Military things, like cars, are often named after exciting or deadly animals. Unless they’re from the Soviet Union of course, in which case an array of numbers and letters was sufficient.
Cue the Sikorsky RH-53D ‘Sea Stallion’, so called because ‘Sea Horse’ was already taken by another Sikorsky aircraft, but mostly because ‘Stallion’ sounds far more masculine.
The RH-35D was operated by the U.S Navy Marines from 1975 until 1997, primarily for mine clearing and heavy lifting, and it’s been recreated in incredible detail in Lego form by previous bloggee [Maks].
At 1:40 scale, [Maks]’s Sea Stallion measures 80cm across, and took almost a year to complete, with his spectacular attention to detail further enhanced by some beautifully authentic decals.
There’s a whole lot more of the Sikorsky RH-35D to see at [Maks]’s ‘RH-53D Sea Stallion’ Flickr album, including imagery showing those enormous rotor blades cleverly folded, and you can take a look via the link above. Just don’t call it a horse.
The early marine biologists of the world were not inventive in the naming department. It seems many marine animals are simply named after a land animal, but with the word ‘sea’ added before, or ‘fish’ added after, even if there are no similarities whatsoever between the two. The humble seahorse is a case in point. With a mass of just a few ounces, no legs, and reproduction via eggs, the seahorse and regular horse are about as far apart on the animal spectrum as you can get. Lazy marine biologists, lazy…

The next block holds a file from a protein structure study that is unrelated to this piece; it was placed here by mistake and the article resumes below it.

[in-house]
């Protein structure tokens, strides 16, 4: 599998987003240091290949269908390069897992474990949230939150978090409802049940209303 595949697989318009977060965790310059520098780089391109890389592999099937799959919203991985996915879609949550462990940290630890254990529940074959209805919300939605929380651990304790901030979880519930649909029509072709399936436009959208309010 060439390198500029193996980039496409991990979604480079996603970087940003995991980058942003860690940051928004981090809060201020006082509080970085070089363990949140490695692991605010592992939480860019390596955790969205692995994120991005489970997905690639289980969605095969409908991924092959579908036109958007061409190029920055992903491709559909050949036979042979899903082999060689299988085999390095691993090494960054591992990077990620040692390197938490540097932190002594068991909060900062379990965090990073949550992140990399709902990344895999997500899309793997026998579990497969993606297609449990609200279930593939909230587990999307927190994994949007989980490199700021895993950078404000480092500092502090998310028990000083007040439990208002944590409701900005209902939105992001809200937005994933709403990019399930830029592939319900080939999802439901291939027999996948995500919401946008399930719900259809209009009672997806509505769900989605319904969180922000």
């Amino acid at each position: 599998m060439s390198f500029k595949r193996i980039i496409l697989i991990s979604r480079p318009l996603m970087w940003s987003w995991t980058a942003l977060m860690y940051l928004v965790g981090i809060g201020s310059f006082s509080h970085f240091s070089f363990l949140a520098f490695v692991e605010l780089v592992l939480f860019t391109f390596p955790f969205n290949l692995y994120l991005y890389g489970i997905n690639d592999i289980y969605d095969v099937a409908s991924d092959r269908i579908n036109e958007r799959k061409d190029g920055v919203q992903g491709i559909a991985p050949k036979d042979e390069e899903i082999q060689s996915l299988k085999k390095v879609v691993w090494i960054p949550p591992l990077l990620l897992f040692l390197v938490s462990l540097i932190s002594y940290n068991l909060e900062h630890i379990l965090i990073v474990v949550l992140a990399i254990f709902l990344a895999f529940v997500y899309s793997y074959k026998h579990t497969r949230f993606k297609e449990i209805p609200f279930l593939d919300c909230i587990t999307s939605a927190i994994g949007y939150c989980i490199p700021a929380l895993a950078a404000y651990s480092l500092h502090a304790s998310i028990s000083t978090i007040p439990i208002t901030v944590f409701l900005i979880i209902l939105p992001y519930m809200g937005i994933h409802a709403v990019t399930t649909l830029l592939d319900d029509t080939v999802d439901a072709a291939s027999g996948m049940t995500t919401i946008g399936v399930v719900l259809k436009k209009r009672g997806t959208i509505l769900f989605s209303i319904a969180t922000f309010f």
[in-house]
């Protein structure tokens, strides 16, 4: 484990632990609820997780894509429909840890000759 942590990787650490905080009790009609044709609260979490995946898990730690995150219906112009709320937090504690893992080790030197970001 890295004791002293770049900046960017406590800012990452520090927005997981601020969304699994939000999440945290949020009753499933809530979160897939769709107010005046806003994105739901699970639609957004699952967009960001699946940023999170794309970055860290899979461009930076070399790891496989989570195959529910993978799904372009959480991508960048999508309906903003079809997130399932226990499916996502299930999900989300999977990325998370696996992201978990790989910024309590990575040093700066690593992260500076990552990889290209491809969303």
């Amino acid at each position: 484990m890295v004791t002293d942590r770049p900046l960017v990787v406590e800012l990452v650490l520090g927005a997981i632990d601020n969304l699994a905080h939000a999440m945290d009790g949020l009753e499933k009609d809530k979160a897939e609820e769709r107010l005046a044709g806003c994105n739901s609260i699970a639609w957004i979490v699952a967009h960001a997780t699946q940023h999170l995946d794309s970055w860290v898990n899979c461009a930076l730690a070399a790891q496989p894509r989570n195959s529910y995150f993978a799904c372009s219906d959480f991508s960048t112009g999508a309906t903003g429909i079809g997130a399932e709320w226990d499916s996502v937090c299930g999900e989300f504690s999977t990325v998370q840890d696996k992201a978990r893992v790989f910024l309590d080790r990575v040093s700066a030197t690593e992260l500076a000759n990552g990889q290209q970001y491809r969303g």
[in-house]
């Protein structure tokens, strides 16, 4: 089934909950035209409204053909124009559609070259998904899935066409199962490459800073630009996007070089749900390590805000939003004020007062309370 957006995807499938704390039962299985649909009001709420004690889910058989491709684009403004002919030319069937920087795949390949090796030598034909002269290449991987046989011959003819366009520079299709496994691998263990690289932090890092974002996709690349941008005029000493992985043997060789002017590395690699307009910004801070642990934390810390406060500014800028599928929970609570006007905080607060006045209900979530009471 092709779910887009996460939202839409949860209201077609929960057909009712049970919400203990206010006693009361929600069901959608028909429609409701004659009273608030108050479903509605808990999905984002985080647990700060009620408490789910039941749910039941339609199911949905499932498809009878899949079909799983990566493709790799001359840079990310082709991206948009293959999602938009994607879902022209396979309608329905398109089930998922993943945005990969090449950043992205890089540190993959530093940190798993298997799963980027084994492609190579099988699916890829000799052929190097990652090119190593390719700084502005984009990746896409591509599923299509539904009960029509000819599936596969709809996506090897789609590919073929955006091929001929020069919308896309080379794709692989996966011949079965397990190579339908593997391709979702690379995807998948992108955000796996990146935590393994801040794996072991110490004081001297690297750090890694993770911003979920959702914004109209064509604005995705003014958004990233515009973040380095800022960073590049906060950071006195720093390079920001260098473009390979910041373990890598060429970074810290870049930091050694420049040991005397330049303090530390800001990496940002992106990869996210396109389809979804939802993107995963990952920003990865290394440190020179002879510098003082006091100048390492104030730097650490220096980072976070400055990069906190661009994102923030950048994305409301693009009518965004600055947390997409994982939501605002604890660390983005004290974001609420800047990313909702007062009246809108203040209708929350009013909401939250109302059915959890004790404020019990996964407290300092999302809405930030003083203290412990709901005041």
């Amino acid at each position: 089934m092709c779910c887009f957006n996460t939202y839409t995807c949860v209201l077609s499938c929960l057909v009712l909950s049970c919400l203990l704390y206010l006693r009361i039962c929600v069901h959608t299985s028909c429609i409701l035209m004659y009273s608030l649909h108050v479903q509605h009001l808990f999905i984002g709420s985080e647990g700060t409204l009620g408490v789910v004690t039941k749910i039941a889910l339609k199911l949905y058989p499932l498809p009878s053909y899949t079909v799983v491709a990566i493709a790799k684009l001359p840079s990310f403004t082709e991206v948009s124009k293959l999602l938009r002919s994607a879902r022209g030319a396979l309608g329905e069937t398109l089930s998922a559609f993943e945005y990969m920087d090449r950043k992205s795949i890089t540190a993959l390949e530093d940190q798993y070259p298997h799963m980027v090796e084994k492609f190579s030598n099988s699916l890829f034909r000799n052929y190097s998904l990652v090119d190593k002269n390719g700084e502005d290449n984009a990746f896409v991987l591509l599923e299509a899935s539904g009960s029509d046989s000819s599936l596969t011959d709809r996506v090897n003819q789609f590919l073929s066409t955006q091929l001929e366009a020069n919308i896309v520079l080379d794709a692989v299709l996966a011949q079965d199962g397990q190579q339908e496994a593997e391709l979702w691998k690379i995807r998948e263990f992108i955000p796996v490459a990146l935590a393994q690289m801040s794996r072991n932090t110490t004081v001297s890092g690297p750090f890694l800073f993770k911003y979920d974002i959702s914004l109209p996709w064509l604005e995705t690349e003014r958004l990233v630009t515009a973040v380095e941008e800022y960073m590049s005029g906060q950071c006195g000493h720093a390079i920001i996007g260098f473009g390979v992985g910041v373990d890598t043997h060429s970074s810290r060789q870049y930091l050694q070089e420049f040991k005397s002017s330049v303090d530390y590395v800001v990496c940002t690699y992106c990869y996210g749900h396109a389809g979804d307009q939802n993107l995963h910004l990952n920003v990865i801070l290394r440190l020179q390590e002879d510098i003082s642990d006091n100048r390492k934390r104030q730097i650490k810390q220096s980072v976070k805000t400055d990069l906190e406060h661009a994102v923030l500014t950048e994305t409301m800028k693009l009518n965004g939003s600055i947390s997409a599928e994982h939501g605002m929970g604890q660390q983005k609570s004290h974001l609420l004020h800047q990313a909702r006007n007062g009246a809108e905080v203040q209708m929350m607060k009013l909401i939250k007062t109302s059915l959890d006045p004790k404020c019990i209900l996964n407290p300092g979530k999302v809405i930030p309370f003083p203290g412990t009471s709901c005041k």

Military engineers however, are far better at naming things. This is a SikorskyH-34 Seahorse helicopter, and whilst the weird little fish doesn’t have rotor blades, it really does look quite a lot like the H-34. The Seahorse’s strange looks come from the huge 1,500bhp radial engine mounted in the nose, as back in the fifties most helicopters were not powered by the more compact turbine engines that are now fitted to almost all rotorary-wing aircraft.
This enormous power plant meant the cockpit needed to be raised above it in order for the pilots to see, giving the Sikorsky H-34 and the many variants that followed their unusual seahorsey shape.
This particular version of the Sikorsky H-34 is a UH-34D from 1962, deployed by the US Marines in the Vietnam War and recreated beautifully in Lego form in all of its weirdness by Flickr’s Ralph Savelsberg (aka Mad Physicist). Ralph’s superb replica of the famous American helicopter includes a side opening door and some simply awesome detailing, enabled by the range of ingenious building techniques that Ralph is known for.
Head over to Flickr via the link above for all the photos, and you can read our interview with the builder as part of The Lego Car Blog’s Master MOCers series by clicking here.